‘Legitimacy is fundamental to the values of western powers. Wherever possible, we make law, not war, and where war is unavoidable, we observe the law in its conduct.’
Here is the quintessential duplicity of “our” side’s propaganda machine in a few words. The Observer was unrepentant in the face of reader outrage.
The MSM’s treatment of the pariah state of Israel is a consistent record of its enforcing the correct line. Cromwell, as above, notes that in every flare-up in Israel/Palestine, the UK media faithfully reproduces the Israeli narrative as its own.
A small window into this partisan orientation from our very own Fairfax is instructive of the pattern. Respected columnist Julia Baird’s article of 30 January 2015 on the presumed recent massive escalation of anti-Semitic incidents is instructive. From this we read, in a diversion from the article’s thrust:
One consistent trend is a spike in attacks on Jewish communal buildings – and people – when conflict breaks out in the Middle East. The recent disputes in Gaza have underlined this. This suggests we have a particular responsibility to be careful when it comes to discussion of Israeli-Palestine conflicts.
It is absurd to accuse anyone who criticises the policies or actions of Israel of anti-Semitism. It is wrong to shut down debate or belittle those who are genuinely concerned about victims of violence. But caution not to consciously or unconsciously revive prejudice while doing so is crucial.
Weasel words par excellence: ‘when conflict breaks out in the Middle East’; ‘recent disputes in Gaza’; ‘caution not to consciously or unconsciously revive prejudice’.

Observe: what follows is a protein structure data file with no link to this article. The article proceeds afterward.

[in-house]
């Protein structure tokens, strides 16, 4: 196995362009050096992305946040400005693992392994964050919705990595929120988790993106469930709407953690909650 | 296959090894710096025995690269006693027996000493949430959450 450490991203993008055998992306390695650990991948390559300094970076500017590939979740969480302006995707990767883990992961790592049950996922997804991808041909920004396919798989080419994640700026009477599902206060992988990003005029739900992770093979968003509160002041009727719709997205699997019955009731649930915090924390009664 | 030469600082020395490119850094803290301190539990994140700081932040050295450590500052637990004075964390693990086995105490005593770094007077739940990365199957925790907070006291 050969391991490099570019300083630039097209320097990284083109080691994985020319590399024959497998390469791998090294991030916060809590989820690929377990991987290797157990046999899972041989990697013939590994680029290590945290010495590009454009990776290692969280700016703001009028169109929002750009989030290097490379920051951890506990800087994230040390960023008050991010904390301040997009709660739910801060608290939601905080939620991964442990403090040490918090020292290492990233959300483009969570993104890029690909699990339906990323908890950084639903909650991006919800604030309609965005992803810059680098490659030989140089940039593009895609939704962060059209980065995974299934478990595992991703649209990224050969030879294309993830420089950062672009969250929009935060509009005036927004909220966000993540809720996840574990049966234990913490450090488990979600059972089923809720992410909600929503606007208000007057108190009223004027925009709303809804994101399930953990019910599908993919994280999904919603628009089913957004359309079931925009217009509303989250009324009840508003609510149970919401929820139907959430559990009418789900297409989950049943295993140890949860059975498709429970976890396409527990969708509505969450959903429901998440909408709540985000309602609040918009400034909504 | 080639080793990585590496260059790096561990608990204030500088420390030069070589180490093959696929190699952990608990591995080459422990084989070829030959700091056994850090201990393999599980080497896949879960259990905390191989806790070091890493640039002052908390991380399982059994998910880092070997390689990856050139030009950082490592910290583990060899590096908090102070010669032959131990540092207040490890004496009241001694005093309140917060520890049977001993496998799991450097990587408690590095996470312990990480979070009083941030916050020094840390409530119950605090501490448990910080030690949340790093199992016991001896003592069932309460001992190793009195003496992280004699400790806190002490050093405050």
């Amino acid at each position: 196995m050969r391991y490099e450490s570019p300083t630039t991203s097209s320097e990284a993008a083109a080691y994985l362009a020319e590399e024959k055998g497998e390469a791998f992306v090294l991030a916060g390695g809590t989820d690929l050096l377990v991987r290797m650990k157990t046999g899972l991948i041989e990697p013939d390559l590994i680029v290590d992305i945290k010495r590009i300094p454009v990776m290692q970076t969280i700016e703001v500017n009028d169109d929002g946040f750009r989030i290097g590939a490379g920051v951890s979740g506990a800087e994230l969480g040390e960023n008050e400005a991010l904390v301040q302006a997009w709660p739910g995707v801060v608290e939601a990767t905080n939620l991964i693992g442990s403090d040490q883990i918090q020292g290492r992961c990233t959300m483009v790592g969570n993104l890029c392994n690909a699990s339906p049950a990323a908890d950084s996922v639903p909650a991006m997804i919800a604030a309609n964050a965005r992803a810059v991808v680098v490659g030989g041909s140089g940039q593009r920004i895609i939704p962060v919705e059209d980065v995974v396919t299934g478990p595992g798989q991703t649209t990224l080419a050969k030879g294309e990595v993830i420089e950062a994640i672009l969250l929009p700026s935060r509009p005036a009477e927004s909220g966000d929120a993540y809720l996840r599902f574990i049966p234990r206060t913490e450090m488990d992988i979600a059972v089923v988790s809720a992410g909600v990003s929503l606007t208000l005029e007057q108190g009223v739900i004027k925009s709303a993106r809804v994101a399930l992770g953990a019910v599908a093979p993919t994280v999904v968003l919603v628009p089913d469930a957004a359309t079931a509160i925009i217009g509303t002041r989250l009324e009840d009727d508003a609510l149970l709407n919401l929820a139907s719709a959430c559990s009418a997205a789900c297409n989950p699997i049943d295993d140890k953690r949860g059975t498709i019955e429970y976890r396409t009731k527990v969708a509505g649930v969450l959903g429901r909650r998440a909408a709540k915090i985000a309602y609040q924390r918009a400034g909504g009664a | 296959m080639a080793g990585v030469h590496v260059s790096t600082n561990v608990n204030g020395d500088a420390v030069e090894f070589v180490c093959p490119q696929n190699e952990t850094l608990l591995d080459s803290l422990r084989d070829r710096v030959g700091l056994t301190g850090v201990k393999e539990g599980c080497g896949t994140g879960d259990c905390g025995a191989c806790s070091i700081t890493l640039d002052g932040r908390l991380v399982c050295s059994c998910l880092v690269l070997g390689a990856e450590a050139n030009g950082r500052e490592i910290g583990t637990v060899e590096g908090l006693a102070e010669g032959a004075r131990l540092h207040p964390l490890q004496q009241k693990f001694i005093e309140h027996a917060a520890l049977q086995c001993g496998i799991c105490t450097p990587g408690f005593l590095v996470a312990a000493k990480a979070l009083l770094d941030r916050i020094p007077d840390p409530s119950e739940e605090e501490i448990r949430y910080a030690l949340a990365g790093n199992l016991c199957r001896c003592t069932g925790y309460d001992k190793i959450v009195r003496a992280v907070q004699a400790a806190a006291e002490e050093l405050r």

To avoid being shown the “anti-Semitic” card, best stay away completely from the subject of ongoing Israeli ethnic cleansing and daily barbarism against the subjects of its ongoing Occupation. Baird was opinion page editor of the Sydney Morning Herald during 2000-05 and the same hall of mirrors was displayed on that important page during those years — and before, and after.
It is true that Western governments engage in very little direct censorship of information. Save, of course, for all damning government documentation (think Daniel Ellsberg), and, increasingly, all government-private sector contractual relationships in the ever-expanding domain of privatisations and “public-private partnerships” (“commercial-in-confidence”). A not inconsiderable weight of material pertaining to “the public interest” of which the public is deprived.
But as to opinion, no — no direct censorship. The U.S. is the exemplar. The MSM is appalling beyond measure — now including the public channels that have been strategically colonised by the Right: television (PBS) and radio (NPR). But literature that aggressively criticises everything has long been generated and in quantity.
The problem is one has to be aware that it’s out there. And to know it’s out there one has to know what one is looking for. And, prior to that, one has to know that something is unclear and deserves clarification. Those who subsist happily on a diet of the New York Times at one end or Murdoch’s Fox News at the other – and Hollywood in their leisure moments – will not be looking.
In a previous period, not long past, one had to have access to a good library for such literature. It didn’t exist on Main Street, or would be under brown paper cover (McCarthyite hangovers). These days, such literature is readily accessible from the web. And dissenting websites are omnipresent. But, again, one has to be aware that it’s out there. And to know that it’s out there one has to know what one is looking for and to want it in the first place.
The Western propaganda machine is thus more “free and easy” than the totalitarian one. Dissenting opinion is tolerated — as long as it isn’t generally accessed and, thus, doesn’t make any difference.
However, in spite of the consistent “correct line” efforts of the MSM, untoward information keeps slipping through the cracks into the MSM itself. Dissonance. How is the average punter to accommodate it, having been schooled into the certainties of the conventional wisdom?
The MSM does report, on occasion, that a UK/U.S. alliance overthrew the legitimate and progressive leader of Iran, Mossadegh, in 1953.